Brunswick’s Pleasant Street has a magical new addition: Raven & Crow, a metaphysical supply shop and espresso bar. The business opened its doors on August 23 and, almost two months later, has firmly established itself as a community center for pagan religious groups and magical practitioners.
Three of the store’s four owners—Lou Ford, Alex Laverne and Emile Boisvert—met while attending Brunswick High School, and Lou’s husband, Cornelius Ford, joined the group when he moved to Brunswick from Massachusetts two and a half years ago. They combined their interests and began seriously planning the shop’s opening last January.
While they had initial doubts about how the Brunswick community would receive the store, the owners have been pleased with the turnout of people who are already familiar with supernatural practices.
“A huge chunk of [our customers] are people who have been practicing for a long time or really want to dig deeper, and that was kind of that little unknown,” Lou said. “We had a feeling that that [community] was there. Because, well, we’re here. There has to be more people like us.”
Raven and Crow carries a variety of items and ingredients for practicing the occult, including candles and tarot cards, bones and books and over 150 loose herbs. It is important to the owners that their curated selection of merchandise is locally and ethically sourced.
“The ethics part is super important to us,” Cornelius said. “Appropriation, especially with native cultures and other closed practices like voodoo and hoodoo in the spiritual space, is something that we’re really trying to get rid of.”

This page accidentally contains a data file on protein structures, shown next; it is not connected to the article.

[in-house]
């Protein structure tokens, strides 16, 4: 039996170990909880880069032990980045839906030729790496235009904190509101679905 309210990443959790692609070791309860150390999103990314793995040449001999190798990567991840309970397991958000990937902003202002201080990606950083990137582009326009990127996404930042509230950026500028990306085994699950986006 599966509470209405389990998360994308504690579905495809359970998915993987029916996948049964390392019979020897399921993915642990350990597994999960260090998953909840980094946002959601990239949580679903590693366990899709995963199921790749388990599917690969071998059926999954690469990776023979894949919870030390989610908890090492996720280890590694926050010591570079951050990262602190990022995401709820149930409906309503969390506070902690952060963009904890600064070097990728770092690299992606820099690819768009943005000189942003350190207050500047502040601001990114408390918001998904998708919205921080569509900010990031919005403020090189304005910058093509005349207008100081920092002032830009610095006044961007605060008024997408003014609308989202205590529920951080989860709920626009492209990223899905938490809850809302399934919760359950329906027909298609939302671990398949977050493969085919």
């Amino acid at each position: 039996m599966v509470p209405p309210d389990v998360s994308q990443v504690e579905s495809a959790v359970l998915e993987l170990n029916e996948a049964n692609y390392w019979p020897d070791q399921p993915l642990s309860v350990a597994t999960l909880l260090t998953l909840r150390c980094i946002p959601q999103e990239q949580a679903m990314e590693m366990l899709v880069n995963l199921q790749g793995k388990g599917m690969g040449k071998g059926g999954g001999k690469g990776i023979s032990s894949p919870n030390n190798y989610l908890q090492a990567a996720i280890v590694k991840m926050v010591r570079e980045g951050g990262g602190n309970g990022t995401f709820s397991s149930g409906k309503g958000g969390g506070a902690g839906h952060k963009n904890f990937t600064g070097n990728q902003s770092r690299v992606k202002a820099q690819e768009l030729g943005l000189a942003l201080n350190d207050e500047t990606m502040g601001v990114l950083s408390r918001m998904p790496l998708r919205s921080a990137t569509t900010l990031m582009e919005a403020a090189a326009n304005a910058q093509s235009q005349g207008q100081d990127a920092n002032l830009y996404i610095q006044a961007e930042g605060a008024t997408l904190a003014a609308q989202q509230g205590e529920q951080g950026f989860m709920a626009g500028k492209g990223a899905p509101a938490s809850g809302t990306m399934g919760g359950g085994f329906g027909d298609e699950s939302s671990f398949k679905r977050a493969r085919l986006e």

In addition to magic supplies, Raven and Crow offers an espresso bar—their special is a honeycomb latte—and divination services such as tarot readings and herbal consultations. The shop also hosts classes and events such as guided meditations in its downstairs space, and the owners plan to stay open for extended hours on Halloween to celebrate. However, their main focus is on creating a space that is comfortable for all members of the Brunswick community.
“That’s kind of been our big focus,” Lou said. “We’re a queer-owned business, and we want people to come in here and feel welcome in this space because oftentimes people can feel very marginalized in those types of shops, ourselves included.”
For the owners, increasing crowds since the shop’s opening are indicative that they are succeeding in this mission.
“Next week we’ll be at the two-month mark. Every day more people keep coming in … I feel like on the weekends we just keep getting busier and busier, which is awesome,” Cornelius said. “You’ve always hoped for the best but you always have that little, ‘What if it doesn’t work out?’ But the response that we’ve gotten from the community—and we’ve had returning customers—has been more than anything we ever really imagined.”